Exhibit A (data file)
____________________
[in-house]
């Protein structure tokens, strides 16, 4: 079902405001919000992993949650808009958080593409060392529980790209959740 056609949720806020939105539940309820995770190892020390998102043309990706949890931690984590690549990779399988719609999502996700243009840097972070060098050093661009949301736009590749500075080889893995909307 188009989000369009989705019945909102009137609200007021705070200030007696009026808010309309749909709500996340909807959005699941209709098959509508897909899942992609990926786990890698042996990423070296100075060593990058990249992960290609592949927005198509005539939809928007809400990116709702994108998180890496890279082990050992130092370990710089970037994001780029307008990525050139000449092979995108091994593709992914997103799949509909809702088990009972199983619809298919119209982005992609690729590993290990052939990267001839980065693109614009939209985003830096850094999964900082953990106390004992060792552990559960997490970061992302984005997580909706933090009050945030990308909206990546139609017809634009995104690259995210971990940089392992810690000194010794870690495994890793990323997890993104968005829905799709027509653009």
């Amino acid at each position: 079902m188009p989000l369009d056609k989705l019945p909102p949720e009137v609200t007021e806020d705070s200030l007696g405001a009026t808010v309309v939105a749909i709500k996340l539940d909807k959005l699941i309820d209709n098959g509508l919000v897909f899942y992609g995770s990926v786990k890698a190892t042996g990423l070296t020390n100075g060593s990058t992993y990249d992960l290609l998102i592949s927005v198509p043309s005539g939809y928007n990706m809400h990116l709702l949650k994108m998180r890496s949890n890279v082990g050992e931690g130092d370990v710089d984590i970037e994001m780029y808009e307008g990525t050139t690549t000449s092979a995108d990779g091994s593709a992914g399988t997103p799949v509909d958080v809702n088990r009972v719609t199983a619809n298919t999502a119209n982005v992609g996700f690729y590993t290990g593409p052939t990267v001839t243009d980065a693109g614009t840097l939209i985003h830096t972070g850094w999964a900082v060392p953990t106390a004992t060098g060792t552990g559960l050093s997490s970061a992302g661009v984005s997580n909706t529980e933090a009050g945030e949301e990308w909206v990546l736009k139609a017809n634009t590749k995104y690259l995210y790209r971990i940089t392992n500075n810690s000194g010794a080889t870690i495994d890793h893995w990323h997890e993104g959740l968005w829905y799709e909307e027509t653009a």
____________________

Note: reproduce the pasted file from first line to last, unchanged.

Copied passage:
[in-house]
């Protein structure tokens, strides 16, 4: 079902405001919000992993949650808009958080593409060392529980790209959740 056609949720806020939105539940309820995770190892020390998102043309990706949890931690984590690549990779399988719609999502996700243009840097972070060098050093661009949301736009590749500075080889893995909307 188009989000369009989705019945909102009137609200007021705070200030007696009026808010309309749909709500996340909807959005699941209709098959509508897909899942992609990926786990890698042996990423070296100075060593990058990249992960290609592949927005198509005539939809928007809400990116709702994108998180890496890279082990050992130092370990710089970037994001780029307008990525050139000449092979995108091994593709992914997103799949509909809702088990009972199983619809298919119209982005992609690729590993290990052939990267001839980065693109614009939209985003830096850094999964900082953990106390004992060792552990559960997490970061992302984005997580909706933090009050945030990308909206990546139609017809634009995104690259995210971990940089392992810690000194010794870690495994890793990323997890993104968005829905799709027509653009």
């Amino acid at each position: 079902m188009p989000l369009d056609k989705l019945p909102p949720e009137v609200t007021e806020d705070s200030l007696g405001a009026t808010v309309v939105a749909i709500k996340l539940d909807k959005l699941i309820d209709n098959g509508l919000v897909f899942y992609g995770s990926v786990k890698a190892t042996g990423l070296t020390n100075g060593s990058t992993y990249d992960l290609l998102i592949s927005v198509p043309s005539g939809y928007n990706m809400h990116l709702l949650k994108m998180r890496s949890n890279v082990g050992e931690g130092d370990v710089d984590i970037e994001m780029y808009e307008g990525t050139t690549t000449s092979a995108d990779g091994s593709a992914g399988t997103p799949v509909d958080v809702n088990r009972v719609t199983a619809n298919t999502a119209n982005v992609g996700f690729y590993t290990g593409p052939t990267v001839t243009d980065a693109g614009t840097l939209i985003h830096t972070g850094w999964a900082v060392p953990t106390a004992t060098g060792t552990g559960l050093s997490s970061a992302g661009v984005s997580n909706t529980e933090a009050g945030e949301e990308w909206v990546l736009k139609a017809n634009t590749k995104y690259l995210y790209r971990i940089t392992n500075n810690s000194g010794a080889t870690i495994d890793h893995w990323h997890e993104g959740l968005w829905y799709e909307e027509t653009a």